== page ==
I could see a power line down across the street, but we didn’t know when we had lost power (oh, for the days before digital clocks). It was nearly midnight, we were tired, so we called in the outage to the local utility (is it just me, or is there something incredibly stupid about having an automated voice telling you to check their Web site for updates on power outages when you are almost certainly calling from a house without power?), and then just sort of camped out in the living room, hoping all would be back to normal in the morning.
The next morning we were able to piece together that the area had been hit by gusting winds of up to 75 mph, toppling trees and power lines throughout our community and the Northeast. We were just one family among thousands without power.
Over the next 48 hours, we did a lot of scrambling and made some hard choices. See, in our house, when we don’t have power, we don’t have heat, light, phone (except for cell—and that only so long as the batteries last), hot water, refrigeration, or Internet. Worse, because of all the rain we got along with the wind, we got water in our basement because the sump pump that normally keeps such things under control requires electricity to do so.
The First 24
We didn’t “do” much for the first 24 hours other than listen for news, talk to our neighbors, and try to flag down the occasional utility vehicle for a progress report (somewhat surrealistically, on Sunday night, I found myself reading my Kindle by candlelight). We knew that lots of people were in the same predicament, and that we’d just have to wait our turn. However, after spending our second night without power, we began to take a more long-distance view; bringing in bigger candles, some food that didn’t require electricity to preserve or prepare, and things like a portable coffee maker that we could run off a small gasoline-powered generator that a neighbor lent us (as well as some extra-long extension cords). These were little things—but they certainly made the next 36 hours more tolerable.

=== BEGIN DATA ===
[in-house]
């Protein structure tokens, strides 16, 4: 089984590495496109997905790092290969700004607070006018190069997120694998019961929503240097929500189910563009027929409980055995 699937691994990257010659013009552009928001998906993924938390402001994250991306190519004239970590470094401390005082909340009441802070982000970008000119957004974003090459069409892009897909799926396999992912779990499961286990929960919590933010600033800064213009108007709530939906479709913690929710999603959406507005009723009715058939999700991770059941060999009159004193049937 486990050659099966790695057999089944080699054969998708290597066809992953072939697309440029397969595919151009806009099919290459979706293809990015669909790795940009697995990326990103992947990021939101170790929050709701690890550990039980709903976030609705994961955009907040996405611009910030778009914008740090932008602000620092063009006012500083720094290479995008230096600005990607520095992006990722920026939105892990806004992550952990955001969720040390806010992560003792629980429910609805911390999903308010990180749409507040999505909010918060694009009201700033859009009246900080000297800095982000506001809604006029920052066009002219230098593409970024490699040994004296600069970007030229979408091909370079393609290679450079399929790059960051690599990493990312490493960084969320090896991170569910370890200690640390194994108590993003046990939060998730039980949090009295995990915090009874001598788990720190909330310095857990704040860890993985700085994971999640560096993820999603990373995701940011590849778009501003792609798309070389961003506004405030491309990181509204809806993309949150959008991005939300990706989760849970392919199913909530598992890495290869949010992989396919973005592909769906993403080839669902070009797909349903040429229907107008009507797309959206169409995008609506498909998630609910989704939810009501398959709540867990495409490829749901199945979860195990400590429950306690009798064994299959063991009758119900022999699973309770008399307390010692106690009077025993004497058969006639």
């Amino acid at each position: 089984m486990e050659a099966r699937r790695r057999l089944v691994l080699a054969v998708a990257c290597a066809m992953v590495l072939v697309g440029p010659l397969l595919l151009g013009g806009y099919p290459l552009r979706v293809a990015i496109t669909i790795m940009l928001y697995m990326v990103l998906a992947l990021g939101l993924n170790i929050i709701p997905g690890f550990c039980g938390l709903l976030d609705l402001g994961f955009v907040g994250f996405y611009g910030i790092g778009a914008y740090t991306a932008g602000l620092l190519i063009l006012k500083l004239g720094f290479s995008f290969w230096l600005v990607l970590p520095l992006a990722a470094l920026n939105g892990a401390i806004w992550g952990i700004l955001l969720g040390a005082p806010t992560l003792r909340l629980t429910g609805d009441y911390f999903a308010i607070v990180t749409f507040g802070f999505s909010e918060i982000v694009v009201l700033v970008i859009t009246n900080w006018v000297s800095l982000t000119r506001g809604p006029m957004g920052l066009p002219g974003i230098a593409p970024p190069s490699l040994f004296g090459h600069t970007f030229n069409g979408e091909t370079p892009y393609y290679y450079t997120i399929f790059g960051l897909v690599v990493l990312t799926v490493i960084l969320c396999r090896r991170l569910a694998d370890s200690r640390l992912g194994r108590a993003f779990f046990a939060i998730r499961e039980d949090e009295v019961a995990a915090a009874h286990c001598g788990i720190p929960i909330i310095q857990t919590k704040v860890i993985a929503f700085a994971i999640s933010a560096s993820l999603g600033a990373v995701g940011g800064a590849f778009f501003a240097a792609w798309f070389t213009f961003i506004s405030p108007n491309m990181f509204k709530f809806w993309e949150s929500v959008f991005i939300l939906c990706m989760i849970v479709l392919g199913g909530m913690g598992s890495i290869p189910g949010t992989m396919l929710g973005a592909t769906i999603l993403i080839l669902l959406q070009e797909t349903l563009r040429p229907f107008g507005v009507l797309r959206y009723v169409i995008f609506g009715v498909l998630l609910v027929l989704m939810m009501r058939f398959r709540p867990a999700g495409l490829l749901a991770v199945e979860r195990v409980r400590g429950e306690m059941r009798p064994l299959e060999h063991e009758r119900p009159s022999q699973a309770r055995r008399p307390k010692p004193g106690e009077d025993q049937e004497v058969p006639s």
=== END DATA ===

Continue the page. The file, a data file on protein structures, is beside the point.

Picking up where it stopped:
This is not the first time we’ve lost power for an extended time in this house. Some of the “better” flashlights that helped us through this emergency we acquired after the last one; I’ve maintained the ability to recharge my laptop via a car battery ever since a particularly nasty past outage; and there were some artificial logs in the basement that might have helped this time—if they hadn’t been stored in the basement with the temporarily disabled sump pump (there was also some question about just how long those things are “good” for). And, since this one, we’ve once again pondered how best to prepare for the next time.
But these kinds of occurrences, while aggravating, are still relatively rare. Yes, we threw out hundreds of dollars worth of food—but should we spend thousands of dollars on a generator to forestall that episodic catastrophe? We’ll toss out those fireplace logs—but should we replace them if they are going to sit in a box in the basement for so many years we won’t even know if they are still “good”? As much as I prized that inexpensive coffee maker on Monday, I have a feeling it is now destined for a more permanent home in the basement.
Ultimately, we’ll make choices—we’ll do our best to factor in the likelihood of a recurrence of the particular set of circumstances that we confronted this weekend, balance that against the costs of insulating ourselves against the worst of it, and make decisions that fit our budget and our personal priorities. We’ll do that with a different set of eyes this weekend than we might have a month ago, of course.
People make those kinds of trade-off decisions all the time, certainly when it comes to saving for retirement—balancing the “here and now” calls of day-to-day life against their sense of the size of the amount needed and timing of the day when they will have to call on those savings. Of course, the timing for many is no more in their control than this past weekend’s storm—and even those who have an eye on a particular date can find that occasional “storms” in the market can have a dramatic impact.
Here’s hoping that when that time comes, they won’t be “powerless” do something about it.